UN atomic watchdog warns of threat to nuclear safety as fighting spikes near plant in Ukraine


KYIV, Ukraine — The United Nations atomic watchdog has issued a stern warning regarding potential nuclear safety concerns stemming from escalating conflict near Europe's largest nuclear power facility in Ukraine. This comes as Ukrainian forces persist in their counteroffensive efforts.


The International Atomic Energy Agency (IAEA) has reported a significant increase in fighting near the Russia-occupied Zaporizhzhia Nuclear Power Plant, with its experts on-site confirming numerous explosions over the past week. These incidents raise concerns of heightened military activity in the vicinity, though no damage to the plant has been reported.


IAEA Director General Rafael Mariano Grossi expressed his deep concern over the precarious situation, given the current heightened military tensions in the region. It's worth noting that the IAEA team learned of temporary reductions in staff levels at the nuclear power plant due to apprehensions about further military activity in the area.


"Whatever happens in a conflict zone, wherever it may be, everybody would stand to lose from a nuclear accident, and I urge that all necessary precautions must be taken to avoid it happening," emphasized IAEA Director General Rafael Mariano Grossi.


The IAEA continues to express concerns over the potential for a radiation leak from the Zaporizhzhia Nuclear Power Plant, one of the world's largest nuclear facilities, despite its six reactors being offline for months. Maintenance of critical systems like cooling and safety features still requires power and qualified personnel.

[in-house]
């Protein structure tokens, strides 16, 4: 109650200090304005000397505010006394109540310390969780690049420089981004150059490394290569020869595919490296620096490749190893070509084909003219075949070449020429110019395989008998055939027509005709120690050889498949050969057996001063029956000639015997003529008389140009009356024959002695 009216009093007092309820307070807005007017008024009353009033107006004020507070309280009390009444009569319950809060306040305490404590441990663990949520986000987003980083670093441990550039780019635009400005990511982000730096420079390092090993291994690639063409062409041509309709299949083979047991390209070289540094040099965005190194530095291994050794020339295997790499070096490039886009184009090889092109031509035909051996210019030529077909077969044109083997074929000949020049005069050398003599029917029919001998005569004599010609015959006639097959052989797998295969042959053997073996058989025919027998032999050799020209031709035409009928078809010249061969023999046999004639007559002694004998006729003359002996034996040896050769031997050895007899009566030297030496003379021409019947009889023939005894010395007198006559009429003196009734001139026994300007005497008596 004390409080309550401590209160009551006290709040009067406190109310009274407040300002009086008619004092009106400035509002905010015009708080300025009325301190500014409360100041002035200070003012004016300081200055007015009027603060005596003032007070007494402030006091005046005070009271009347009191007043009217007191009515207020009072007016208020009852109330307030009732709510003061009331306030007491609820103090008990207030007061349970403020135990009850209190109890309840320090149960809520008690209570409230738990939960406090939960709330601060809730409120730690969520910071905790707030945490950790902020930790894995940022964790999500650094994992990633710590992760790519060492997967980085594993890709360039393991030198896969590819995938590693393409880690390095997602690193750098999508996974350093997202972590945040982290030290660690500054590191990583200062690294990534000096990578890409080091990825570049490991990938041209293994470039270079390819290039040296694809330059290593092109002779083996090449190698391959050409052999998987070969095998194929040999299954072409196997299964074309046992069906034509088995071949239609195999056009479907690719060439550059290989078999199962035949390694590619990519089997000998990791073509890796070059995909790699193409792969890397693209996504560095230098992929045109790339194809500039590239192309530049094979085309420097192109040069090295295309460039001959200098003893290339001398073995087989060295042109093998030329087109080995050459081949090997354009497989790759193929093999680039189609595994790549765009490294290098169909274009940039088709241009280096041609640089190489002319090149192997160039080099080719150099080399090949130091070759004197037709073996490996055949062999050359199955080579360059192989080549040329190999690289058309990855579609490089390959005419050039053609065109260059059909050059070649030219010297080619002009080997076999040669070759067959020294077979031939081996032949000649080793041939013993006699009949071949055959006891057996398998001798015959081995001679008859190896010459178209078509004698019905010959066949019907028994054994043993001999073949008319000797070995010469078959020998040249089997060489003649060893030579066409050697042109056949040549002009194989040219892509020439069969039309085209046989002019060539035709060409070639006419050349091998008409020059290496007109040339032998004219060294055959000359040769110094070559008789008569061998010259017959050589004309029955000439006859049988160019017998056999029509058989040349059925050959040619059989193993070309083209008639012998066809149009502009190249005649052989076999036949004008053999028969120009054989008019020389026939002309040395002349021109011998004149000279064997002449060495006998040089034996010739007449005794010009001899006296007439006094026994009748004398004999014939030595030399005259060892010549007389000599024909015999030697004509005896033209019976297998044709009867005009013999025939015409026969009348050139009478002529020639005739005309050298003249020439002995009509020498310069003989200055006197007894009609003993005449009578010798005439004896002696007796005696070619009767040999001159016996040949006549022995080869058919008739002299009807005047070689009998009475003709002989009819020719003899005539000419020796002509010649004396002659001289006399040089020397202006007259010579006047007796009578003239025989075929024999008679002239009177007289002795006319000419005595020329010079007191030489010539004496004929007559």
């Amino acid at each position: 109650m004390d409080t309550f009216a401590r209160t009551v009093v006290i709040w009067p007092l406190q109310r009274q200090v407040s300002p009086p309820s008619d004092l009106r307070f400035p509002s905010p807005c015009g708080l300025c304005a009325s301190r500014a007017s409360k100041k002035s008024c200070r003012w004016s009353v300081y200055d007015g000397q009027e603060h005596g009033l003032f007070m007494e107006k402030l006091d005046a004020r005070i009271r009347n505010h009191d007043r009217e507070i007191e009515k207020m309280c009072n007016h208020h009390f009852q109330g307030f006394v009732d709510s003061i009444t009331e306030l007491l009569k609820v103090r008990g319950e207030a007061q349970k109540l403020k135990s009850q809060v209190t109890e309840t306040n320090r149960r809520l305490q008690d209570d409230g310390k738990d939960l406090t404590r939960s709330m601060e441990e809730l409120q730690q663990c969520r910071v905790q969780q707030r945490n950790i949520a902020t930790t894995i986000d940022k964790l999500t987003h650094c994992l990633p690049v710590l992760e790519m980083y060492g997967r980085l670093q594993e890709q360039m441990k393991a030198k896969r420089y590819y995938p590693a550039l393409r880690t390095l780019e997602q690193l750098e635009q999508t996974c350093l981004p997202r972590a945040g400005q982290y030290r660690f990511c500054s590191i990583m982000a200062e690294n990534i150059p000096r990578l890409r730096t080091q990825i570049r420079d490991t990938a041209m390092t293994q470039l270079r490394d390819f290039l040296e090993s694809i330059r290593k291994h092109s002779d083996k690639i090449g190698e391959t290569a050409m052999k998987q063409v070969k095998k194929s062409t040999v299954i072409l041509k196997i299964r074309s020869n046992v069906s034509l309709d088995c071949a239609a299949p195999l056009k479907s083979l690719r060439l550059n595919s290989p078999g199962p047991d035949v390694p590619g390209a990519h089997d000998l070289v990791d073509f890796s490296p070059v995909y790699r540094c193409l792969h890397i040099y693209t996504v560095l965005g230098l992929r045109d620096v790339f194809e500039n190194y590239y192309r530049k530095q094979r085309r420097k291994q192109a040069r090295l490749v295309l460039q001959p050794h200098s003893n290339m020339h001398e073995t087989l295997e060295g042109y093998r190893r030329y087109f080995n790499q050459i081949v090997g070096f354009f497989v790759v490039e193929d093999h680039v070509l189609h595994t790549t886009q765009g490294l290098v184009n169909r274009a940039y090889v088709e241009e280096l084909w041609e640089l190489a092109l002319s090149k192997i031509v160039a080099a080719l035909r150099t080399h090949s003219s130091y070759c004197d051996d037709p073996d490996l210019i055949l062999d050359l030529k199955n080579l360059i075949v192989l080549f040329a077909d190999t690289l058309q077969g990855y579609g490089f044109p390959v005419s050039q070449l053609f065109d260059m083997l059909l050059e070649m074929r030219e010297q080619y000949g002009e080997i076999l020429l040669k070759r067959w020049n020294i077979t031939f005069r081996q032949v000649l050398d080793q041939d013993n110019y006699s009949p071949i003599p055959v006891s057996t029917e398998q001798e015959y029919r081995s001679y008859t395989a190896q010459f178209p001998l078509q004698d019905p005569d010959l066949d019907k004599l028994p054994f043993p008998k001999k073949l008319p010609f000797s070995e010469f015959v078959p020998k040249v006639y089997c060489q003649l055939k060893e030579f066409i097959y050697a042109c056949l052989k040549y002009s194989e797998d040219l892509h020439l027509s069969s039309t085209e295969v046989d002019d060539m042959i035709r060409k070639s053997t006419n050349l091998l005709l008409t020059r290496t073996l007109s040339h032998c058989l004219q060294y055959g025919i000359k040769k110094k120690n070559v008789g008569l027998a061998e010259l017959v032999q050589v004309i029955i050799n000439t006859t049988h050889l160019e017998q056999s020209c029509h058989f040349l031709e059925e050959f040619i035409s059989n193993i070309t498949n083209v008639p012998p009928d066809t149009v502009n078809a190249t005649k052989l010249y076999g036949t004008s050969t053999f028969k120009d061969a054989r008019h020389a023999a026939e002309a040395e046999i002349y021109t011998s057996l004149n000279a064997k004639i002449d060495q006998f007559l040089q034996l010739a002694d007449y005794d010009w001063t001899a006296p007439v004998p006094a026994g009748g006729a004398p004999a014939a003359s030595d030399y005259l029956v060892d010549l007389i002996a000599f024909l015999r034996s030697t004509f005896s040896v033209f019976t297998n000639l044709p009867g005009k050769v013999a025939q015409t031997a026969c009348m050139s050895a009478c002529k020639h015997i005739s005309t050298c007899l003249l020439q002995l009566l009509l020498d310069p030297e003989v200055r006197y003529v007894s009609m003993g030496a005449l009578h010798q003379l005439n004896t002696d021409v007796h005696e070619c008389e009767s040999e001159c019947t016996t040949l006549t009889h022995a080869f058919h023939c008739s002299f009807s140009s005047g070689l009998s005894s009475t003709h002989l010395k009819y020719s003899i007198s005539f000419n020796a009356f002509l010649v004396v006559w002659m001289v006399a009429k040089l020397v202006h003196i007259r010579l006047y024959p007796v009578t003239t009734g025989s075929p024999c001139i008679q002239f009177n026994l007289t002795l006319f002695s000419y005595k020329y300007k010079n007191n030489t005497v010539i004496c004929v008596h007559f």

As Ukrainian forces seek to expand their territorial gains, the U.K. Defense Ministry has reported that Russia is reinforcing its positions to counteract Ukrainian advances. This redeployment strategy appears to limit Russia's offensive capabilities along other parts of the front line.


The Russian military has also made changes to its command and control structure, aiming to protect command infrastructure and enhance information sharing, as noted by the Washington-based Institute for the Study of War.


In ongoing conflict, Russian forces continue their attacks in Ukraine, resulting in casualties in the northeastern Sumy region.


Regarding a key economic matter, the Kremlin has reaffirmed its position that Russia will not extend a deal allowing Ukraine to export grain through the Black Sea until Western demands regarding Russian agricultural exports are fully met. Moscow insists on the original agreements reached in July 2022, rather than the proposed subsidiary solution involving the Russian Agricultural Bank and SWIFT.


Japanese Foreign Minister Yoshimasa Hayashi visited Ukraine, offering support and solidarity, particularly in the face of atrocities committed during Russia's invasion, including in the Kyiv suburb of Bucha.


Ukrainian President Volodymyr Zelenskyy expressed gratitude for Japan's continued partnership and support.